Tilikum, the orca (or, as they’re sometimes called, “killer whale”) featured in the damning documentary Blackfish, has died, SeaWorld announced Friday.
As USA Today reports, Tilikum had been with SeaWorld for 25 years, having come from the Sealand of the Pacific park in Canada in 1991. He is estimated to have been about 36-years-old.
As of this writing, Tilikum’s cause of death has not been officially determined, but a necropsy has been planned. Tilikum had been undergoing treatment for a persistent and complicated bacterial infection in his lungs.
In a statement made available via the New York Daily News, SeaWorld expressed sadness at the death of the beloved animal.
“While we all experienced profound sadness about that loss, we continued to offer Tilikum the best care possible, each and every day, from the county’s leading experts in marine mammals.”
Back in 2010, Tilikum and his trainer, 40-year-old Dawn Brancheau, were interacting in front of a crowd at SeaWorld’s Shamu Stadium when he grabbed the trainer by the ponytail and pulled her under the water. As ABC News reported at the time, as the horrified audience looked on, Tilikum thrashed the woman back and forth in his mouth. An autopsy would later reveal that she suffered fractures to her jaw, part of her vertebrae, and several ribs. The attack also dislocated her elbow and left ear, and tore off part of her scalp. A medical examiner later determined that she died from drowning and multiple traumatic injuries.
— Nina Marie???? (@Tricorow) December 11, 2016
It was not the first time Tilikum had been involved in the death of a human.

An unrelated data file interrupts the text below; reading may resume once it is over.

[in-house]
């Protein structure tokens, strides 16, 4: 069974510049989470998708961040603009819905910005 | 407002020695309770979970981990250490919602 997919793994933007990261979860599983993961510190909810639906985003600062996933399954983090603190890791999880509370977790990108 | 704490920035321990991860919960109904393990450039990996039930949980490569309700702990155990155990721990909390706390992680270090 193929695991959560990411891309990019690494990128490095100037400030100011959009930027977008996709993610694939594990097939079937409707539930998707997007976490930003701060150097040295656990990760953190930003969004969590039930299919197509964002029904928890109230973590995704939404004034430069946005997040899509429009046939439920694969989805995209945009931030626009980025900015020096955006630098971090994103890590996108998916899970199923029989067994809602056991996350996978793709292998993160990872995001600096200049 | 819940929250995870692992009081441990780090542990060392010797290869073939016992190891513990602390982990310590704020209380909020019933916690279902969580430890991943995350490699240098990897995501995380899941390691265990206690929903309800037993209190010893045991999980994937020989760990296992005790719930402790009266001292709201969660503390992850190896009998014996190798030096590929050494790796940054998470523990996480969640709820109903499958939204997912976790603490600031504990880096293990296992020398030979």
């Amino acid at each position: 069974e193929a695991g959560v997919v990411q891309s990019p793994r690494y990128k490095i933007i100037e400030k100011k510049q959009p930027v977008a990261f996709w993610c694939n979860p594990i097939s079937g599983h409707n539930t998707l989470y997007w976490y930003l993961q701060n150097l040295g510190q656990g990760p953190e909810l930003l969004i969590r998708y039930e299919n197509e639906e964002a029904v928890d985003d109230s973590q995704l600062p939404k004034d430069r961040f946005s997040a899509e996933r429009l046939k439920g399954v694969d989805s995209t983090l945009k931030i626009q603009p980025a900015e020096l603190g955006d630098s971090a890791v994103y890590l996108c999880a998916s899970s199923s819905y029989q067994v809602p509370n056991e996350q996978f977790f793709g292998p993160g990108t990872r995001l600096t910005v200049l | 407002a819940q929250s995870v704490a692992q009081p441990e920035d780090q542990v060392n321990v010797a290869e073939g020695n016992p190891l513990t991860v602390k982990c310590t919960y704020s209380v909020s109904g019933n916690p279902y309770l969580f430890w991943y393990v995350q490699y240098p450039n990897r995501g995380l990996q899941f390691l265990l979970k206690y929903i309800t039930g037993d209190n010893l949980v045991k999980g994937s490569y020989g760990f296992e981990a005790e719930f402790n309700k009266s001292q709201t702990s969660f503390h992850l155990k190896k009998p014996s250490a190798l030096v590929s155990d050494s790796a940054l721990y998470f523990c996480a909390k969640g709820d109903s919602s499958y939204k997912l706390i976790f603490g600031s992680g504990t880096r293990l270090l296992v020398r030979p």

In 1991, when he was at Sealand in Canada, trainer Keltie Lee Byrne fell into a tank where Tilikum and two other orcas were being held. Bryne was found dead some time later; a coroner’s inquest later determined that the animals kept her from climbing out of the tank. And in 1999, when Tilikum was at SeaWorld, Daniel Dukes, 27, broke into the park after hours, wandered around the park, and made his way to Tilikum’s tank. There, he stripped down to his underwear and climbed into the 50-degree water. He was found dead the next morning, naked and lying across Tilikum’s body. A medical examiner determined that Dukes died of hypothermia from the frigid water.
Byrne’s death raised questions about the ethics of keeping orcas in captivity. Those questions were explored in the 2013 documentary Blackfish.
— Orca S※O※S (@OrcaSOS) December 26, 2016
Focusing largely on Tilikum, documentarian Gabriela Cowperthwaite begins the movie with footage of Tilikum’s capture off the coast of Iceland and his harassment by other orcas at Sealand. Cowperthwaite posits that Tilikum’s treatment by other orcas, as well as being held in captivity (particularly in small environments where he had little room to move around), contributed to his aggression, which ultimately led to the death of Brancheau.
SeaWorld denied many of the claims made in the movie, but the damage was done. Attendance and revenue plummeted at SeaWorld parks, particularly in Orlando, where Tilikum had been held, according to Bloomberg. Cowperthwaite pinned that trend squarely on the aftermath from Blackfish.
“It’s likely people are realizing that nothing at that place is what it seems. The jig is up.”
Since Blackfish, SeaWorld has announced plans to phase out its orca shows. The orcas currently residing in SeaWorld parks are the last generation of orcas; once the last has died, they will not house any more in their parks. The company also plans to end its orca breeding program.
[Featured Image by Gerardo Mora/Getty Images]